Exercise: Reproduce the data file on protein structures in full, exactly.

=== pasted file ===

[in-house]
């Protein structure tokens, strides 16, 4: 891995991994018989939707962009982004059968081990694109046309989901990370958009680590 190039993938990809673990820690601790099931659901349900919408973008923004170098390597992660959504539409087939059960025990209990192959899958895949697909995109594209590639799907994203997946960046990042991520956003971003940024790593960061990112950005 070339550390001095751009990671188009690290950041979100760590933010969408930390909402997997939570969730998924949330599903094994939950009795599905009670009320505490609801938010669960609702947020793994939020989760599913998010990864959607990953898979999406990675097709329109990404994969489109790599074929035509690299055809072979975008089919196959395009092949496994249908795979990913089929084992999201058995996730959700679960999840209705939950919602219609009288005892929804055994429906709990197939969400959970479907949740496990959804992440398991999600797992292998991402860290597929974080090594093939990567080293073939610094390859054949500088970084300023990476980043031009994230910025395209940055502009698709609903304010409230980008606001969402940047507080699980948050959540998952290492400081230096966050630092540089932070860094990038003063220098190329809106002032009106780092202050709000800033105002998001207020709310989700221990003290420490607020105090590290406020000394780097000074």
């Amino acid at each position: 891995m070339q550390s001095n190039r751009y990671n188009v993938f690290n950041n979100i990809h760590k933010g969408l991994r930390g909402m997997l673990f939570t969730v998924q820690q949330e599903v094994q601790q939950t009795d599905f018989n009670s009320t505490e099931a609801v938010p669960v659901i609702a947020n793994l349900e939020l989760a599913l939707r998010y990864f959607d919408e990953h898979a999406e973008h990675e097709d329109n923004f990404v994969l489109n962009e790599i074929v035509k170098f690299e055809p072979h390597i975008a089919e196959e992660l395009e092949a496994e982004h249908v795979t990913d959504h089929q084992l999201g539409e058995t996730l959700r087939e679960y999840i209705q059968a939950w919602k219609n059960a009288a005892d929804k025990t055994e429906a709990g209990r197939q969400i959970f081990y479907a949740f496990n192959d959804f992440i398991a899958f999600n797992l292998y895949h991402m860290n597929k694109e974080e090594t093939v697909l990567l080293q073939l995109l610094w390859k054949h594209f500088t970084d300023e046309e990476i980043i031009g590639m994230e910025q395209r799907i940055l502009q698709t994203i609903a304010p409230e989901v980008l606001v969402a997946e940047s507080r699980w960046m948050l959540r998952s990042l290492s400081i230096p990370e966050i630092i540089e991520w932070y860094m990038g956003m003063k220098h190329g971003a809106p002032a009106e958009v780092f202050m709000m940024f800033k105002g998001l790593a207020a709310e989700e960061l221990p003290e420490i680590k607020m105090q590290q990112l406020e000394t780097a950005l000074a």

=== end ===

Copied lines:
[in-house]
């Protein structure tokens, strides 16, 4: 891995991994018989939707962009982004059968081990694109046309989901990370958009680590 190039993938990809673990820690601790099931659901349900919408973008923004170098390597992660959504539409087939059960025990209990192959899958895949697909995109594209590639799907994203997946960046990042991520956003971003940024790593960061990112950005 070339550390001095751009990671188009690290950041979100760590933010969408930390909402997997939570969730998924949330599903094994939950009795599905009670009320505490609801938010669960609702947020793994939020989760599913998010990864959607990953898979999406990675097709329109990404994969489109790599074929035509690299055809072979975008089919196959395009092949496994249908795979990913089929084992999201058995996730959700679960999840209705939950919602219609009288005892929804055994429906709990197939969400959970479907949740496990959804992440398991999600797992292998991402860290597929974080090594093939990567080293073939610094390859054949500088970084300023990476980043031009994230910025395209940055502009698709609903304010409230980008606001969402940047507080699980948050959540998952290492400081230096966050630092540089932070860094990038003063220098190329809106002032009106780092202050709000800033105002998001207020709310989700221990003290420490607020105090590290406020000394780097000074």
């Amino acid at each position: 891995m070339q550390s001095n190039r751009y990671n188009v993938f690290n950041n979100i990809h760590k933010g969408l991994r930390g909402m997997l673990f939570t969730v998924q820690q949330e599903v094994q601790q939950t009795d599905f018989n009670s009320t505490e099931a609801v938010p669960v659901i609702a947020n793994l349900e939020l989760a599913l939707r998010y990864f959607d919408e990953h898979a999406e973008h990675e097709d329109n923004f990404v994969l489109n962009e790599i074929v035509k170098f690299e055809p072979h390597i975008a089919e196959e992660l395009e092949a496994e982004h249908v795979t990913d959504h089929q084992l999201g539409e058995t996730l959700r087939e679960y999840i209705q059968a939950w919602k219609n059960a009288a005892d929804k025990t055994e429906a709990g209990r197939q969400i959970f081990y479907a949740f496990n192959d959804f992440i398991a899958f999600n797992l292998y895949h991402m860290n597929k694109e974080e090594t093939v697909l990567l080293q073939l995109l610094w390859k054949h594209f500088t970084d300023e046309e990476i980043i031009g590639m994230e910025q395209r799907i940055l502009q698709t994203i609903a304010p409230e989901v980008l606001v969402a997946e940047s507080r699980w960046m948050l959540r998952s990042l290492s400081i230096p990370e966050i630092i540089e991520w932070y860094m990038g956003m003063k220098h190329g971003a809106p002032a009106e958009v780092f202050m709000m940024f800033k105002g998001l790593a207020a709310e989700e960061l221990p003290e420490i680590k607020m105090q590290q990112l406020e000394t780097a950005l000074a």